So you want a new duvet cover, but can’t find anything you like in the shops? Well, make your own, I say! And make it better and stronger than one you’d buy at the same time. How? By using French seams, your duvet cover will be stronger and last longer than anything you can purchase off a shelf. Also, it’ll look awesomer (yes, that’s a word) than anything anyone else has!
(Warning: Photo-heavy post. I’ve made the photos a bit smaller so that it doesn’t chow so much data)
first, what is a french seam? It’s a way of finishing a seam or by enclosing the original stitchline in fabric and making a second stitchline, thereby enclosing the raw edge. As one would then see the second seam on the outside, the first seam is in fact sewn on the outside and the second seam on the inside, making it neat and strong.
I made this duvet cover for a client – I actually made four, a double set for each of her daughters, it’s a three-quarter bed size duvet, measuring 200cm x 150 cm.
The chosen fabric was too narrow and we had to add fabric to the sides. Since the fabric has a patchwork- look to it, it was quite easy to not only hide the seams, but even enhance the patchwork look a bit. I also used French seams in the additional side panels. I recommend a fabric of 160cm wide at least if you don’t want to add pieces to the sides.
Having a large work area will make your life easier. If you don’t have two foldable tables like I have, clear out an area on the floor. One can fold the fabric over in half, but I don’t trust myself to make straight cuts with such large quantities of fabric folded over. As we are going to make a French seam, our seam allowance is going to be larger than normal.
I also prefer to have a wide seam allowance on something like a duvet cover, as it will have to withstand quite a bit of wear-and-tear. Seam allowance of 3cm on each side and on the top seam, but a seam allowance of 5cm at the bottom. Your measurements will therefore be 208cm x 156cm for each of the front fabric as well as the back.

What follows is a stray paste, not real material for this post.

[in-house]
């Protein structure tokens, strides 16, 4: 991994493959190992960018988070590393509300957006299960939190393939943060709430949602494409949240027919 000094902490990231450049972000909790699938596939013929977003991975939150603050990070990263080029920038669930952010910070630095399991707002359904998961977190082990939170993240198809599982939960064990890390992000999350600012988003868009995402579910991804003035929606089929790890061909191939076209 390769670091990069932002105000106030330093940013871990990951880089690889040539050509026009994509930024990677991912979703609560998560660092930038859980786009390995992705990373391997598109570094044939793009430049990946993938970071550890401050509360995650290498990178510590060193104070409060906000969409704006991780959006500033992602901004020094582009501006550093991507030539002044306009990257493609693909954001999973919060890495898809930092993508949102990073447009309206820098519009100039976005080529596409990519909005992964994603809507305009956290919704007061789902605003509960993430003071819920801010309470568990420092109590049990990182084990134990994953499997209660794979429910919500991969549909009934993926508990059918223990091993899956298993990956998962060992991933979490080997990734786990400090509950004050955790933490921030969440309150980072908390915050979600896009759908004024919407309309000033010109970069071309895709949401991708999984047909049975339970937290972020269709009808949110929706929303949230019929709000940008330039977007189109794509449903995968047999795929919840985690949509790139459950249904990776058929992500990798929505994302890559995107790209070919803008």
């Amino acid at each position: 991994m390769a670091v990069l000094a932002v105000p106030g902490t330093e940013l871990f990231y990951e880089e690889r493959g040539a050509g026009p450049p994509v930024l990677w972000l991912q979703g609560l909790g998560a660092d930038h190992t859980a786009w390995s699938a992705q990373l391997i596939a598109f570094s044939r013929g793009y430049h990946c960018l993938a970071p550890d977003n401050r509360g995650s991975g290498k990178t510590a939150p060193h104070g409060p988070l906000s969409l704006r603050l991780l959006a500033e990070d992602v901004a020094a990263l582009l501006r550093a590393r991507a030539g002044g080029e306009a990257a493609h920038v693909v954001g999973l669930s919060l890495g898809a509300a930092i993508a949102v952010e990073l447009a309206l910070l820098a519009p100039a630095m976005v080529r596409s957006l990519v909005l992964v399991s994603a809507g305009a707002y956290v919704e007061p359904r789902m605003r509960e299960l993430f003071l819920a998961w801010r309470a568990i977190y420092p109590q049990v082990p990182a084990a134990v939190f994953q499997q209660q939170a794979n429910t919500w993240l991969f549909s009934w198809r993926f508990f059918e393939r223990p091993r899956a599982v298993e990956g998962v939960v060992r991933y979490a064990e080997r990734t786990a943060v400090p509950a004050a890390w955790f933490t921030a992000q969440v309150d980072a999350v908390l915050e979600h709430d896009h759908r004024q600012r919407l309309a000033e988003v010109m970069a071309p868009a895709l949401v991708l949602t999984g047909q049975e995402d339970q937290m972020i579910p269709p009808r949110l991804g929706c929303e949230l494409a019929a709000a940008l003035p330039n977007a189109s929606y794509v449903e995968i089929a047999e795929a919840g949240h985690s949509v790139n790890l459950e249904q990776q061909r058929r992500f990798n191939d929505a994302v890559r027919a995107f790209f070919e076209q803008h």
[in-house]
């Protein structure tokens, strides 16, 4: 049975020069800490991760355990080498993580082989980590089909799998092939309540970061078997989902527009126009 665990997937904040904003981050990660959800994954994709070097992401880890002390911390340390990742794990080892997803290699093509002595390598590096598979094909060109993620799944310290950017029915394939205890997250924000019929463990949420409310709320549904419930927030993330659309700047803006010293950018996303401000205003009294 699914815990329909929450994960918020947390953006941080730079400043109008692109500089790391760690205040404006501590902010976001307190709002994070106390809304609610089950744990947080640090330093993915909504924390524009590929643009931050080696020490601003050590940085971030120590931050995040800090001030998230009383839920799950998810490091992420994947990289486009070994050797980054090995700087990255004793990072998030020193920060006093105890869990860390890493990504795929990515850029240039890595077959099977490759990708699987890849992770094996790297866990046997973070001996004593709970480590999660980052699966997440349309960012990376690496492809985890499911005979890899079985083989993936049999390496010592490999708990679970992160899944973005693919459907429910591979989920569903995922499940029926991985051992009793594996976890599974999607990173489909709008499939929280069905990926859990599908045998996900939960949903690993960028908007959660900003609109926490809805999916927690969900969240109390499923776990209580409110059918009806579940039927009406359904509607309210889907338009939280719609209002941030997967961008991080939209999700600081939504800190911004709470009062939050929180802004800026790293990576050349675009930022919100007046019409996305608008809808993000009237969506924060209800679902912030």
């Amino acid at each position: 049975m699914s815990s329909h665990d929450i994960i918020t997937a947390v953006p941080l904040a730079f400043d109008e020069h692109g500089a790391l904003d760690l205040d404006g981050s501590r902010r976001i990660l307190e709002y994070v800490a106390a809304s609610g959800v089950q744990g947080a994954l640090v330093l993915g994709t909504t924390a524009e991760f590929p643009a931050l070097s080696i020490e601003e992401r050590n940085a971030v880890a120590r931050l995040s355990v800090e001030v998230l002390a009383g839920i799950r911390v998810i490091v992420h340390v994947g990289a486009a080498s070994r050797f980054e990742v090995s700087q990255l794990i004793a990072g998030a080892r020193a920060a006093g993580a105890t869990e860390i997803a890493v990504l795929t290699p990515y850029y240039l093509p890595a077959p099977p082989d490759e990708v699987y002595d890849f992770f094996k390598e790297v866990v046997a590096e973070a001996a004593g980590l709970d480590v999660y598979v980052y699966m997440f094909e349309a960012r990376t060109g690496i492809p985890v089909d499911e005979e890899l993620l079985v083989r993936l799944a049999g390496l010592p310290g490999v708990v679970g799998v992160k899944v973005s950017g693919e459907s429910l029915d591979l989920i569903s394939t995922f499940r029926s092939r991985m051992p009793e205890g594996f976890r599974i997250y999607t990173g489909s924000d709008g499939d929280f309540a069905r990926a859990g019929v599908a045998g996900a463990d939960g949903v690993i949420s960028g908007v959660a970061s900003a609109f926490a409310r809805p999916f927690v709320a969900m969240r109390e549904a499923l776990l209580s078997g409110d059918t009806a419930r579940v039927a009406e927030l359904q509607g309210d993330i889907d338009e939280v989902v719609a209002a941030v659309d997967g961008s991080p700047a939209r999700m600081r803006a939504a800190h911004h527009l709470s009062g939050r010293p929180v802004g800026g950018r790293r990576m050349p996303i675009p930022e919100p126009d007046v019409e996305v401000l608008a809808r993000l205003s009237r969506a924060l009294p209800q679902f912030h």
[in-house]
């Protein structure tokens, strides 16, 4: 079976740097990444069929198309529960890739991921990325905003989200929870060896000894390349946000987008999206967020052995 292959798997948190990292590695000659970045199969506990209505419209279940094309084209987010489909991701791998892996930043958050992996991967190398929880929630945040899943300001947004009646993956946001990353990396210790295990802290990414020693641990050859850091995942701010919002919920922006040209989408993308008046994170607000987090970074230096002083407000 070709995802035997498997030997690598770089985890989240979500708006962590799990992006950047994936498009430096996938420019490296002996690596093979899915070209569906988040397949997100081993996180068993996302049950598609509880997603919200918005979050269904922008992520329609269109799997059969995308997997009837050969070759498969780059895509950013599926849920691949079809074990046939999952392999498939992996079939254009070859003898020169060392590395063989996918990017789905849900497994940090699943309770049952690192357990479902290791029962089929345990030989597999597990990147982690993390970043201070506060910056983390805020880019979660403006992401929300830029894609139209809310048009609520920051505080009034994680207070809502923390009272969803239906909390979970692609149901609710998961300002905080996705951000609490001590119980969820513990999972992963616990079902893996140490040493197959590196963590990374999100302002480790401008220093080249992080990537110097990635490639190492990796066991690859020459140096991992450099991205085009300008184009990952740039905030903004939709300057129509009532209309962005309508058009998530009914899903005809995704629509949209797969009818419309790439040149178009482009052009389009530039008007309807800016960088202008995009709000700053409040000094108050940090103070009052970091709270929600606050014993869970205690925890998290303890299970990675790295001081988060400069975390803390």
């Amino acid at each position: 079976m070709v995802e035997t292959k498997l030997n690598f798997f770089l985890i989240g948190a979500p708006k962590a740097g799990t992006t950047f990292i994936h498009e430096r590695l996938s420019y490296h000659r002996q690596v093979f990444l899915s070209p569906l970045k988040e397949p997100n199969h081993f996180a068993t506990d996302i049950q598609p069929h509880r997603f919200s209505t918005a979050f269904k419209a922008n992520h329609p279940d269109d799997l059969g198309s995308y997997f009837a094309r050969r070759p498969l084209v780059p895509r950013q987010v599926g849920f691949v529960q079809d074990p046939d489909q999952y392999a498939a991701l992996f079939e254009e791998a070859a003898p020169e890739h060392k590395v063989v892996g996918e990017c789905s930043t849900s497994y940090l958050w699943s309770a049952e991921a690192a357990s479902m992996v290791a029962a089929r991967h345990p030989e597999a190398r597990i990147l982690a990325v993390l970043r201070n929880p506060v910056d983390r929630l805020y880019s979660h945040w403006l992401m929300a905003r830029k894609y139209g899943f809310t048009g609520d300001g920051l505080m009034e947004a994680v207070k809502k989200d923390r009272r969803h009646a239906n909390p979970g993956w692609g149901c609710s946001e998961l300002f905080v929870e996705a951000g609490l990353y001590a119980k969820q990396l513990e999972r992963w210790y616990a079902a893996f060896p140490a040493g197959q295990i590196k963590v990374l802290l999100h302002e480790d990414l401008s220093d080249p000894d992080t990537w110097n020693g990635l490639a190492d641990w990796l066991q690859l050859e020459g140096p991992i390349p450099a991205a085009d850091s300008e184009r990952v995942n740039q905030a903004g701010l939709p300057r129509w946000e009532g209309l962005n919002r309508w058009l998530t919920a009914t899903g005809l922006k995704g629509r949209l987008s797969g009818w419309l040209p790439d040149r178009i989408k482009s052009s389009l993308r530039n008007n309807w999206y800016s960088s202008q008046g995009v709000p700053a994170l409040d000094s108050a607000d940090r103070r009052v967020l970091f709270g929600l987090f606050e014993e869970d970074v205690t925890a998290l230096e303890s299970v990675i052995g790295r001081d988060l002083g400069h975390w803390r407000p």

Be precise with your measurements, spend time making sure your measurements are correct.
Now lay the two pieces of fabric wrong sides together. With a normal seam, we will put the right sides together, but we’re making a French seam, so we start with the wrong sides together. Pin your fabric. Since these are large pieces of fabric, don’t try to take shortcuts and not pin, the fabric is quite likely to shift because of the weights that are going to be hanging off the sewing-machine bed.
If you have a directional fabric, make sure you know which side is UP, then start sewing with a 1cm seam allowance at the one bottom corner, sew up the side – what I do here is to backstitch a bit at the corner before pivoting. Pivot 90degrees, sew and backstitch in the corner a bit again and sew across the top to the next corner, doing the same backstitching before sewing the third side.
Now to your ironing board. Iron the stitches as sewn – I explained why in my pincushion tutorial.
Now you will see that your stitching line can be caught up to run beautifully on top of your fold, which is what you want for a perfect french seam. No poking around trying to get the stitchline to come up – this is why you ironed the seam open, you’re welcome.
Pin again and sew – this time with a 2cm seam allowance. It might seem quite extravagant to have such a large seam allowance, but a duvet cover should be made to last, especially as you spent a bit of money choosing good quality, pretty fabric. You will thank me later – like years from now, I promise!
Now for the bottom opening.
From the corner to your mark sew each side with a 2cm seam allowance, this will basically be on top of the folded hem’s fold – backstitching at the beginning and backstitching a few times at the mark – you want this to be strong as it will get pulled quite a bit every time the duvet inner is taken out or put back in.
The press studs or poppers are now put in in the portion left open between the marks. Usually five are placed in the covers one buys, I prefer 7, as it keeps the opening closed more securely and much neater. Measure and mark your points. Now you have to concentrate. You have to remember that the 2cm seam folds to the inside of the cover, so that it looks like a seam, so basically your press-studs are going to face the “wrong” way.
Attach your poppers in whatever method you prefer – I have this plier-like thing that’s made to attach them. You can also put in Velcro, I suppose, put it tends to be hard and scratchy, and it has to be sewn down really well to withstand the pulling apart, and if you don’t press the sides together precisely, your duvet can look messy, not to mention the irritation of trying to get the duvet inner inside without it clinging to the Velcro. So, no. I wouldn’t use Velcro – but hey, it’s your choice!
Now iron the whole thing one last time and you’re done.
Ready to make your own? Well, here’s a handy-dandy little table for you to see how much fabric you will need for what size bed duvet.
As always, your comments and commentary is welcome!!